@fuxoft Still better than snapd. There is confusion between flaming the architecture and developers. For me its interesting only the "echo xxxx > ~/.bashrc", because that's real issue, which need more thoughts.
@fuxoft How is it different from traditional packages? By installing a package you give its author unlimited root access to your system.
Flatpak is not perfect and it currently allows apps to get access the host because they wouldn't otherwise work. But it's not a security nightmare. And if it is, then all means of software distribution on Linux are.
@sesivany Many people are under the impression that Flatpaks are akin to "Light VMs", isolated from the main system, unable to cause serious harm. That's very dangerous impression.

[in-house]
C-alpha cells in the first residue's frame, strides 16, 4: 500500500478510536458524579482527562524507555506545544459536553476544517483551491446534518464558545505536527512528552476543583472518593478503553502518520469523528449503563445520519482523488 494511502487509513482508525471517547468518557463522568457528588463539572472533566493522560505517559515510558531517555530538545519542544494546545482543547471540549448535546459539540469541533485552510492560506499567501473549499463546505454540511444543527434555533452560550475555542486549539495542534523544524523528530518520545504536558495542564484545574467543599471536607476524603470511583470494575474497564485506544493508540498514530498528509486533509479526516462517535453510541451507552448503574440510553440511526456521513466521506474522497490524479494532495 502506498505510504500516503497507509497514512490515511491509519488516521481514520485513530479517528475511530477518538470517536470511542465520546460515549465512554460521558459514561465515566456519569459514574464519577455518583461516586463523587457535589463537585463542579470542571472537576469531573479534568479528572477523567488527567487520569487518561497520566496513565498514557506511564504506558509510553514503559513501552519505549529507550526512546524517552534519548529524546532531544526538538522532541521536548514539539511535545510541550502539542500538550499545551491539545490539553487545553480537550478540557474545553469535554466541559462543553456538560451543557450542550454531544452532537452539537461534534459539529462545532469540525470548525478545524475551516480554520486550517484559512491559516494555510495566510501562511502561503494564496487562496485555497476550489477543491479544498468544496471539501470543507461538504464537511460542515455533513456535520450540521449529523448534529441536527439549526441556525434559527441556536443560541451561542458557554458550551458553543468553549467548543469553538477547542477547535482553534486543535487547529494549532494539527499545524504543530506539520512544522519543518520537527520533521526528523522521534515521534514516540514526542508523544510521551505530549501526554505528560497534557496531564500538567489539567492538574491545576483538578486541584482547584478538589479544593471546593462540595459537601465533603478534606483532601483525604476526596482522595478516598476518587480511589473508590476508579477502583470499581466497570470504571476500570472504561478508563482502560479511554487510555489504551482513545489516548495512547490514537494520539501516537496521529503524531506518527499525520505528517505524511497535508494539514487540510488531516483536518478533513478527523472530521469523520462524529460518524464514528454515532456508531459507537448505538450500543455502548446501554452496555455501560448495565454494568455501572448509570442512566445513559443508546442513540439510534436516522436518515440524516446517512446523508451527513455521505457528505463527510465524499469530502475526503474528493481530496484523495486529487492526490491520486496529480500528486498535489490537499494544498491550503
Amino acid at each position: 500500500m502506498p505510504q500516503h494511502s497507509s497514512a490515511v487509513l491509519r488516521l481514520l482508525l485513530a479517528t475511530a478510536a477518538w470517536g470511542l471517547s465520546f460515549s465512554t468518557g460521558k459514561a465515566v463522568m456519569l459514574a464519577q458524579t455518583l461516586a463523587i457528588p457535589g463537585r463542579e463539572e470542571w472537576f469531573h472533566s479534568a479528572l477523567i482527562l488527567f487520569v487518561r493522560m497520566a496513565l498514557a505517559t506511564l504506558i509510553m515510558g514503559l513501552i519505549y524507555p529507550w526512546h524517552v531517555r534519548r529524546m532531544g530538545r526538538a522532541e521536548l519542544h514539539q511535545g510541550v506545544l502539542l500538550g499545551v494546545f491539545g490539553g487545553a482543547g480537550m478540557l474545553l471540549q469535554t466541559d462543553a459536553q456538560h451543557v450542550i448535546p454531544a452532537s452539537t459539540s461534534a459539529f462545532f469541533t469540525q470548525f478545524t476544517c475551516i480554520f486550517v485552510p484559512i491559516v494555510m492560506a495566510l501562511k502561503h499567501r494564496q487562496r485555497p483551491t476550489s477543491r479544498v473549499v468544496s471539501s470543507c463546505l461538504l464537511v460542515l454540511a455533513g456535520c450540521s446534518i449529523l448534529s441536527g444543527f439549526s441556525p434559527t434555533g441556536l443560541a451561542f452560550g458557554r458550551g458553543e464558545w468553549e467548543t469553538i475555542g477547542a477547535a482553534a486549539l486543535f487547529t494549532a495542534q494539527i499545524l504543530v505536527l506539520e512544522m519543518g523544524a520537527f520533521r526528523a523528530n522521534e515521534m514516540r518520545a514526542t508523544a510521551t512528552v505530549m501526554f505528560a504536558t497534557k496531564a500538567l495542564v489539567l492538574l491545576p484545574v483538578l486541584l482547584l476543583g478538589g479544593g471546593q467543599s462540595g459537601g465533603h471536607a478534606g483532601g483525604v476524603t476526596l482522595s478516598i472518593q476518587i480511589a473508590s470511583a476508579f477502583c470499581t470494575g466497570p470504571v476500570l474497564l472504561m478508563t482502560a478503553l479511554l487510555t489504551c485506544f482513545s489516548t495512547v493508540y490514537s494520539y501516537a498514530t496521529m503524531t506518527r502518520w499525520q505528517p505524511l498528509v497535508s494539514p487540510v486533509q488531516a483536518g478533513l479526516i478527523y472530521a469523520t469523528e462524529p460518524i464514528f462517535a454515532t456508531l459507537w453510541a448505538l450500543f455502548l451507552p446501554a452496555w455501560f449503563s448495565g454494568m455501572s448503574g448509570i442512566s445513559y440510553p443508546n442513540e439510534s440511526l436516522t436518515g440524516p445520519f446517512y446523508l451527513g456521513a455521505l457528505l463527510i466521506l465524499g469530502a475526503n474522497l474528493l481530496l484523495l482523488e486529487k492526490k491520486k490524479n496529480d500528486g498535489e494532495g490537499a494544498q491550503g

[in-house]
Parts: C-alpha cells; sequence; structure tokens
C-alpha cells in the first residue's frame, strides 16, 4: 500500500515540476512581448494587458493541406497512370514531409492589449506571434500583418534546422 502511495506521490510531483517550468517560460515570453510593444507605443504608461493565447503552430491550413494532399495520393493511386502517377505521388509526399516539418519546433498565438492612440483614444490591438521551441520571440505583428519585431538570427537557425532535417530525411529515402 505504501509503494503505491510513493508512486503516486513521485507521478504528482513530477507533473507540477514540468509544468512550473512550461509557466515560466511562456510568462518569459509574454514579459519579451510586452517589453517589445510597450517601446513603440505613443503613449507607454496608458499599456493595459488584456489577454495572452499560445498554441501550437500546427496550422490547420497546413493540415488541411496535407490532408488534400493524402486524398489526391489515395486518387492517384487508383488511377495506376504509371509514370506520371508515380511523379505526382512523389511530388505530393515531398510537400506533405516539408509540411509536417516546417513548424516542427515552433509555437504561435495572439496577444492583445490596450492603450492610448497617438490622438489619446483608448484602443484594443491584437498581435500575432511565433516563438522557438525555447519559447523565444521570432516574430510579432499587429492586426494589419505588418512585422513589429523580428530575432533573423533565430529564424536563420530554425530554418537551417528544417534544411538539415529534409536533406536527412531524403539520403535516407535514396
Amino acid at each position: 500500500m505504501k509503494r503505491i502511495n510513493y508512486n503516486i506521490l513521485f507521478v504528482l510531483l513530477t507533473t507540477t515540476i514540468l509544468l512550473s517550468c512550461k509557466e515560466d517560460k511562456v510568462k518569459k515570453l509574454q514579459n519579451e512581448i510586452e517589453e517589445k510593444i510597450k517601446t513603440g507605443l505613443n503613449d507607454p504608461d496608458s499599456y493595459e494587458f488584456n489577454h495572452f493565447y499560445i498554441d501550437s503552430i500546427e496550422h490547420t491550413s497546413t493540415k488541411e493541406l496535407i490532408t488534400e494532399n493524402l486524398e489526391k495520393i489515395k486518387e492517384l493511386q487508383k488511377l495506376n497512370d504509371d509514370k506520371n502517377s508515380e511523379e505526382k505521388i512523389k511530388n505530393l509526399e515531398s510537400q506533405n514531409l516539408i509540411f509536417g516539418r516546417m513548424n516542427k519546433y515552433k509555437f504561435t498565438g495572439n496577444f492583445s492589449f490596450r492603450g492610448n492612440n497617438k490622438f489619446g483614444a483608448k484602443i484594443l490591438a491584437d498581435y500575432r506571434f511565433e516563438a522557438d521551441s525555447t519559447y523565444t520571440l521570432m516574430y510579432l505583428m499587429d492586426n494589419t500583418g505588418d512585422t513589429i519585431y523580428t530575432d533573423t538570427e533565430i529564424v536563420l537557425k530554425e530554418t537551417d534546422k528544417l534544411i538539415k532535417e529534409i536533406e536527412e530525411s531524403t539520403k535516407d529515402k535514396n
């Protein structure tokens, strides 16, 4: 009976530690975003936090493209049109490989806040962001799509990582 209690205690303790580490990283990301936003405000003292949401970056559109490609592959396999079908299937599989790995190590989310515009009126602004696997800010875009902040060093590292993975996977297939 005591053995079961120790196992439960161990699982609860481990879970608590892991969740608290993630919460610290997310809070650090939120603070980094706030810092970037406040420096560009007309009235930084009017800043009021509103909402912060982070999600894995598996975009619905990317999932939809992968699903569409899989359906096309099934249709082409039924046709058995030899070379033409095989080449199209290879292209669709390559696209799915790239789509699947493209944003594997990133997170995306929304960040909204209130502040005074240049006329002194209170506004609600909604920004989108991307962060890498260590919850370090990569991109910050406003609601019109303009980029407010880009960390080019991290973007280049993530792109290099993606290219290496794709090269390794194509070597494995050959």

@fuxoft @mirek Well, Flatpak already allows apps to be completely sandboxed on the file system and get access to the host in a controlled way. Quite a few apps already work that way. Quite a few don't and need full access for compatibility reasons. The Flatpak project doesn't hide the option is there and that the sandbox is not enforced for all apps.
Yeah, if you check flatpak.org index page, there are lot of benefits and features mentioned, but not a word about better security or sandboxing.
It's not even the immediate goal of Flatpak. Now it's: let's get apps on board, and solve the distribution problem, and in the future let's work with their authors to make them run securely.
@andrej @fuxoft #Flathub is building tools to notify about new versions of used modules, but it is and has always been responsibility of maintainers. All my flatpaks have their modules up to date.
And BTW that applies to Linux distros as well. Most packages in Ubuntu universe never receive an update during the release lifetime.